Essential Building Blocks in Enhancing an Organization’s Security Posture through Threat and Vulnerability Management

Ashish Kulkarni Global Delivery Head -Inspira Enterprise

We are all familiar with movie scenes where hacking occurs at lightning speed with hackers typing furiously and gaining access to systems within seconds.  They use flashy, visually appealing interfaces filled with graphics and unrealistic animations. However, hacking as portrayed in movies often differs from real-world cybersecurity defense practices. In reality, cybersecurity defense involves meticulous planning, analysis, and testing over extended periods and is a slow and deliberate process.  The command-line interfaces and tools may not be visually exciting but are highly effective.

Real-world cybersecurity defense requires a deep understanding of vulnerabilities and the security teams work diligently to protect systems and data which is a complex ongoing battle. Today, Government and defense, BFSI, Healthcare, Retail, Education, and Telecom are among the most vulnerable sectors that frequently face cyber assaults.  According to Cybersecurity Ventures, cybercrime costs globally are projected to soar to USD 10.5 trillion annually by 2025 a stark escalation from USD 3 trillion in 2015.  Alarmingly, the likelihood of detecting and prosecuting cybercriminals in the United States is estimated to be as low as 0.5% according to The World Economic Forum’s 2020 Global Risk Report. 

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Cyber threats constantly evolve and vulnerabilities are concealed even in the most secured systems.  To safeguard digital assets and sensitive information, it is imperative to have a robust threat and vulnerability management (TVM) strategy in place.  In this article, we can explore the four vital TVM components or building blocks that help to navigate the complicated landscape of cyber threats and vulnerabilities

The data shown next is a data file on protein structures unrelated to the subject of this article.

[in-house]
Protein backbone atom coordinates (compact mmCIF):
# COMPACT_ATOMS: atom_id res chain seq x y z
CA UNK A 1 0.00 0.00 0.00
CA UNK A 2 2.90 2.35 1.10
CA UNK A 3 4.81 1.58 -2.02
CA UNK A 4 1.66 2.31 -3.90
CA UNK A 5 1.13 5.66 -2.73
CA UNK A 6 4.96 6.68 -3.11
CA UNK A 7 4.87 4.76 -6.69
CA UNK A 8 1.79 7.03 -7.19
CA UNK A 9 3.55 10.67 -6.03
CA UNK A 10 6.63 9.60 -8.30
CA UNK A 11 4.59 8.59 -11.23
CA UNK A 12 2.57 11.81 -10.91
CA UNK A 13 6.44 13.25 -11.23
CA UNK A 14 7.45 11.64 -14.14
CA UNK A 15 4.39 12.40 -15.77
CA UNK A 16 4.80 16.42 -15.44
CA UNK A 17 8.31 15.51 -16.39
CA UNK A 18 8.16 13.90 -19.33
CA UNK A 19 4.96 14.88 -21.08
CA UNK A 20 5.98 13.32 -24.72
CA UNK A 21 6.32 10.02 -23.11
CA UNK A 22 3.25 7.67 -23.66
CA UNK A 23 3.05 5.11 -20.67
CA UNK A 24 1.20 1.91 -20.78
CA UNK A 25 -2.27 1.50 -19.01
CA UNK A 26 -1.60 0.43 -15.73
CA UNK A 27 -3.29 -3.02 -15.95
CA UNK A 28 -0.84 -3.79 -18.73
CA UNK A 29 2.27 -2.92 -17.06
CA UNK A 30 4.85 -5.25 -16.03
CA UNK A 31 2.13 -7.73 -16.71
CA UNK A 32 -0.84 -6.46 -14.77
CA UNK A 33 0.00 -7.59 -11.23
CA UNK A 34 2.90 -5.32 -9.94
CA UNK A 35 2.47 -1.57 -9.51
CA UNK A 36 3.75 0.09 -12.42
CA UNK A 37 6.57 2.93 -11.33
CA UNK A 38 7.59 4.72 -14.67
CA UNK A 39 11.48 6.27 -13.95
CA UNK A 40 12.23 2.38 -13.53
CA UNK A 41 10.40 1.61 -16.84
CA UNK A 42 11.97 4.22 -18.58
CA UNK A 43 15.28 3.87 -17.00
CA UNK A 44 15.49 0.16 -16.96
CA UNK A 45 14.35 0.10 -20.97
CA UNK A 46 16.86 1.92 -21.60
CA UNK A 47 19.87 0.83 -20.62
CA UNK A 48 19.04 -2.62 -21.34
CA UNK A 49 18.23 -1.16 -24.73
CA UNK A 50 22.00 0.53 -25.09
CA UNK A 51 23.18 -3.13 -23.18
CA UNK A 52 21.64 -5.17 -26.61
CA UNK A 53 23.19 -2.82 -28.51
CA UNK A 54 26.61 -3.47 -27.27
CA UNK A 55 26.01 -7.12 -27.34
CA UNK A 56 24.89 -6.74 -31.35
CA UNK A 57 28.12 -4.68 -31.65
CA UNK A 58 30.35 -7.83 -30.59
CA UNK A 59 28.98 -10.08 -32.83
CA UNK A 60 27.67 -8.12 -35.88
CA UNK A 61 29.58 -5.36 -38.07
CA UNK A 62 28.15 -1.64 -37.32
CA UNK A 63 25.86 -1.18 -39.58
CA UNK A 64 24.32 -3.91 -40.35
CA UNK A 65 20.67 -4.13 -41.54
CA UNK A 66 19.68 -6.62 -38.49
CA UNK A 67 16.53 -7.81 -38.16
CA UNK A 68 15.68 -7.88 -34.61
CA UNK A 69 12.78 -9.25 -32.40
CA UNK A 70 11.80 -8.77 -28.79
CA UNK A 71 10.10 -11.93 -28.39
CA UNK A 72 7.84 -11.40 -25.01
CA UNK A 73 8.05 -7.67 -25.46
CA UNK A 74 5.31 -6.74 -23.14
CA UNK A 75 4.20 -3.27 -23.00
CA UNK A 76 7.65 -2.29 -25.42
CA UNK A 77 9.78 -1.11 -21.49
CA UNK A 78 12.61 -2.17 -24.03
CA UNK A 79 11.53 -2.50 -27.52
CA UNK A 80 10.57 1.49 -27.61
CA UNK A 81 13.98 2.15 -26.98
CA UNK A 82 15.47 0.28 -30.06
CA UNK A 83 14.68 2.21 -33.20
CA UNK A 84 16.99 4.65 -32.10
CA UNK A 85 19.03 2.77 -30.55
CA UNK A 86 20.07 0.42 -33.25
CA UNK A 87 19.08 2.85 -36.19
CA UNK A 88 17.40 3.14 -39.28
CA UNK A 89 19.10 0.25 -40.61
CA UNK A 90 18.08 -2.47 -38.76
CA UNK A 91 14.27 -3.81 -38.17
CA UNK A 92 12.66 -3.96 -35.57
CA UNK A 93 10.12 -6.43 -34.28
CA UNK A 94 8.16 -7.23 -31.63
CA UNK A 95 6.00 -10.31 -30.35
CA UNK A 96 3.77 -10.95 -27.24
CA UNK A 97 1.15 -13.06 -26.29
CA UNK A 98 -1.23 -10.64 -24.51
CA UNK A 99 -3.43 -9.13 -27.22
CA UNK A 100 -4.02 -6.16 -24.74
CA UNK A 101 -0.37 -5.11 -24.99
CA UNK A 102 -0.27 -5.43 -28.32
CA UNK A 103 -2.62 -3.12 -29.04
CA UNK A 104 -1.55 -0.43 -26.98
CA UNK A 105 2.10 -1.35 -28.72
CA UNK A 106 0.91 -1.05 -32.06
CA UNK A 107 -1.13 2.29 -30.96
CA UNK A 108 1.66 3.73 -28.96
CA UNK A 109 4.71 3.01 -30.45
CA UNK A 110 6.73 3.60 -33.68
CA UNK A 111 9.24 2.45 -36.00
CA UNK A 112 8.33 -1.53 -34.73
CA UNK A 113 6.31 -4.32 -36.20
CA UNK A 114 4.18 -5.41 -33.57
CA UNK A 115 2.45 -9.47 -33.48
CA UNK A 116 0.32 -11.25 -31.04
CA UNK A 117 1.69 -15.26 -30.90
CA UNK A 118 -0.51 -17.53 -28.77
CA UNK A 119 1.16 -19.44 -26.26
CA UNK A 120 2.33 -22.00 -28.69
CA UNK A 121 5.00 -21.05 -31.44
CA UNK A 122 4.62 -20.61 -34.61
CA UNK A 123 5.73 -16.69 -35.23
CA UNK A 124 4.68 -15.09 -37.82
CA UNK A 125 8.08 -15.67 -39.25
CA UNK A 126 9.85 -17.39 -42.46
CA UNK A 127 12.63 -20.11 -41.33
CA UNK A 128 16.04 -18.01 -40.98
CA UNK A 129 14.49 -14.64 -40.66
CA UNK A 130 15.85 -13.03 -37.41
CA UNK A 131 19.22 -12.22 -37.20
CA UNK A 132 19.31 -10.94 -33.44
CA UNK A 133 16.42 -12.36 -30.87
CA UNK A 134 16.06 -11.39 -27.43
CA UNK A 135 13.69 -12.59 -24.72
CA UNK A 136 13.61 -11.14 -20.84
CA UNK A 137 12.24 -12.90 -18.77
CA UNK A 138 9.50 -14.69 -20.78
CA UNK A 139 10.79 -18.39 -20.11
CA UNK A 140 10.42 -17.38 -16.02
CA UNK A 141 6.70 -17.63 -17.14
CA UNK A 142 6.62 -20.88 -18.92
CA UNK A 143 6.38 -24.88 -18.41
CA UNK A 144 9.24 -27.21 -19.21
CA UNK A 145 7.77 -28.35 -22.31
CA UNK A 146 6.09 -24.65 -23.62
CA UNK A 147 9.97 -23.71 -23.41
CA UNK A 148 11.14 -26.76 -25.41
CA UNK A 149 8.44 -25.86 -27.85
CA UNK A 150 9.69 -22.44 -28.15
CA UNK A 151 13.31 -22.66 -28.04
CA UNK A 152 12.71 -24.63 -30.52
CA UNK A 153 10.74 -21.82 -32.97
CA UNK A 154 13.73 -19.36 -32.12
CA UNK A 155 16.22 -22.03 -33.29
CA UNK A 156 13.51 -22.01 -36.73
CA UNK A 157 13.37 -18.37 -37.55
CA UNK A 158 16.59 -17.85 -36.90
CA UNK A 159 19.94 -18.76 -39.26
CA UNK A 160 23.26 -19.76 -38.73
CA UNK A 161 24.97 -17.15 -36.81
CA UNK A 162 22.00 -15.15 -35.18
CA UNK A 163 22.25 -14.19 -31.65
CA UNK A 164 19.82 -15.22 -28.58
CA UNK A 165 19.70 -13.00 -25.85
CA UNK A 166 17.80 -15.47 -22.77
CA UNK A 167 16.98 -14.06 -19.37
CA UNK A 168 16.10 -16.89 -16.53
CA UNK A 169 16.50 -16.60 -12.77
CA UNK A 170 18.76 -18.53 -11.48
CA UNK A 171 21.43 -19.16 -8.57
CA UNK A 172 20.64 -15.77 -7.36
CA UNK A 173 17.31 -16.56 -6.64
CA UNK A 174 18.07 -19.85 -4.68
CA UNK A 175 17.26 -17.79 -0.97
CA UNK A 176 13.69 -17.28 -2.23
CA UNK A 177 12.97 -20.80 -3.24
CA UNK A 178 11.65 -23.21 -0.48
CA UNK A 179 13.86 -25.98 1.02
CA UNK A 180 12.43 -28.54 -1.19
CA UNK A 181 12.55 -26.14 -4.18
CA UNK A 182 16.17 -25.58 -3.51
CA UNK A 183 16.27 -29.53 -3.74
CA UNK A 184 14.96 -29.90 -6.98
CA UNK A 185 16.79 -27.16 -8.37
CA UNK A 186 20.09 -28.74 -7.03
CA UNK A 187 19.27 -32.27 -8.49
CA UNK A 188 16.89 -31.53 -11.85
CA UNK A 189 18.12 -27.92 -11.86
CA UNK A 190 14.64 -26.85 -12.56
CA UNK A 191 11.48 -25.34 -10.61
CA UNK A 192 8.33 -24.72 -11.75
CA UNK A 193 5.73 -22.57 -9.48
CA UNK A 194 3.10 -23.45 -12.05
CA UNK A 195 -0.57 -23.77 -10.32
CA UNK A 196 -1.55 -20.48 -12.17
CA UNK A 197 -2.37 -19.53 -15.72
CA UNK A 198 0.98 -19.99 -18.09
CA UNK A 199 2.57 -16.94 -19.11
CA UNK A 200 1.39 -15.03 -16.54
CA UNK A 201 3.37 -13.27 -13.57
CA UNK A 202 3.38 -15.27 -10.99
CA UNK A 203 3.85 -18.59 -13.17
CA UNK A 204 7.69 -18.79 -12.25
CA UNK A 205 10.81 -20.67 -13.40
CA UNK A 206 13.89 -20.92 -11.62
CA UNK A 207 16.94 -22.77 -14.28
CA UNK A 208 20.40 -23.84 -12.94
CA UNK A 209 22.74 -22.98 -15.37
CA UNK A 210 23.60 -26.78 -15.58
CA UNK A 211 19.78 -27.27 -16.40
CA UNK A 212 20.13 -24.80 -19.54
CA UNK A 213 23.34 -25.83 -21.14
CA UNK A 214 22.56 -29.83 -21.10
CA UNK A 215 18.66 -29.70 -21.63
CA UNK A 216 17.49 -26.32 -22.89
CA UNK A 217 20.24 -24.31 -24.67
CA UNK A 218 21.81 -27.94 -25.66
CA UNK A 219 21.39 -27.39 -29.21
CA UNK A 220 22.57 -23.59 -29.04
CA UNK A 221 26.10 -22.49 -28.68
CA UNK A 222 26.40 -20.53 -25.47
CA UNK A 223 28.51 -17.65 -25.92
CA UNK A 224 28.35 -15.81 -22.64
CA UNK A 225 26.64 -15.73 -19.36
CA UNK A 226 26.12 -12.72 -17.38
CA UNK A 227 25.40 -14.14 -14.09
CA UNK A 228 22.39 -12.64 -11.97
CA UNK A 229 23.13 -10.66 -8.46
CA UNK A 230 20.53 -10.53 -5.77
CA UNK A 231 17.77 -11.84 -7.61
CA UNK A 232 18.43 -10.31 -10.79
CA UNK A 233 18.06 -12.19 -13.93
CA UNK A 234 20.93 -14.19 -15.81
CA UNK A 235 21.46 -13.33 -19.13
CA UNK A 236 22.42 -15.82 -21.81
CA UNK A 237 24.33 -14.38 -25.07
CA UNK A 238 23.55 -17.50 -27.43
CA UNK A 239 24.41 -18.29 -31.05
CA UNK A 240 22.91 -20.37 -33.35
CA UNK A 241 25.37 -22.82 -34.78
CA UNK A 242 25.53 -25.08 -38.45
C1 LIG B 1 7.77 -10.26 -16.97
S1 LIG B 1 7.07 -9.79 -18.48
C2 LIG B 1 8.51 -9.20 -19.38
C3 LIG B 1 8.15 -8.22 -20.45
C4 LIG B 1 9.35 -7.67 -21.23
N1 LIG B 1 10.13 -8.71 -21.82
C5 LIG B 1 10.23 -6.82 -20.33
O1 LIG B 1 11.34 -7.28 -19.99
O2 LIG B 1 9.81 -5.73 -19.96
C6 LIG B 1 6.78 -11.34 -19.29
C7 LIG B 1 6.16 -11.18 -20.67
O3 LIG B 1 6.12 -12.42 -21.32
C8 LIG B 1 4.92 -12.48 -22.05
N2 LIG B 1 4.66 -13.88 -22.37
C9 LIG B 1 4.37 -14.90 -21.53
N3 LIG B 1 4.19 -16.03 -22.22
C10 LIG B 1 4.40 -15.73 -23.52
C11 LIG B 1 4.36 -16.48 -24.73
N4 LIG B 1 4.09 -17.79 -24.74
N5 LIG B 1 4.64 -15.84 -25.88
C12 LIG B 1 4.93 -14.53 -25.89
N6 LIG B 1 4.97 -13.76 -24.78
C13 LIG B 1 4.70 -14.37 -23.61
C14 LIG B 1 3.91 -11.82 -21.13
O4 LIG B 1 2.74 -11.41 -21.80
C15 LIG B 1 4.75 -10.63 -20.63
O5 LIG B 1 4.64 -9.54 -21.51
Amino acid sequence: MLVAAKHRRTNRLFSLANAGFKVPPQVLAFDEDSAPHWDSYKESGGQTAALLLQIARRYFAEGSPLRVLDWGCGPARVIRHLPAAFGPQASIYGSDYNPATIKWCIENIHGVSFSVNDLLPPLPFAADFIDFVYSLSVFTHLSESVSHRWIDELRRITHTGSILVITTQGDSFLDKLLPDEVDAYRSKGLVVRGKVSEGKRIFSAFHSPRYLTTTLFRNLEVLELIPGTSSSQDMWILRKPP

A look at Security Architecture Review

This component which is a part of the broader Architecture Workflow often receives less attention than it deserves within the TVM strategy.  Even if our day-to-day activities revolve around web and mobile apps, the attention paid to their security architecture is less than what is required.  However, neglecting security architecture can lead to vulnerabilities that could be exploited by cyber adversaries.  Organizations that recognize the significance of this component and allocate the necessary resources to conduct regular reviews and updates can establish a robust security infrastructure.

Security Architecture Review is a holistic assessment of the organization’s IT Security infrastructure framework and practices.  Security layers across infrastructure, applications, people, and processes are evaluated to ensure best practices and industry standards are deployed, and security and compliance requirements are met. 

The Power of DevSecOps Implementation

The Buzzword DevSecOps stands for development, security, and operations and this approach integrates security practices seamlessly into the software development and operations lifecycle.  Most organizations think that integrating security tools into the CI/CD process is DevSecOps, but it is not.  DevSecOps is a broader approach that emphasizes the integration of security practices and principles throughout the entire software development lifecycle, which includes planning, coding, testing, deployment, and monitoring. It ensures that security is a fundamental part of the development process, rather than including it as an afterthought, and is built on three attributes - people, process, and technology.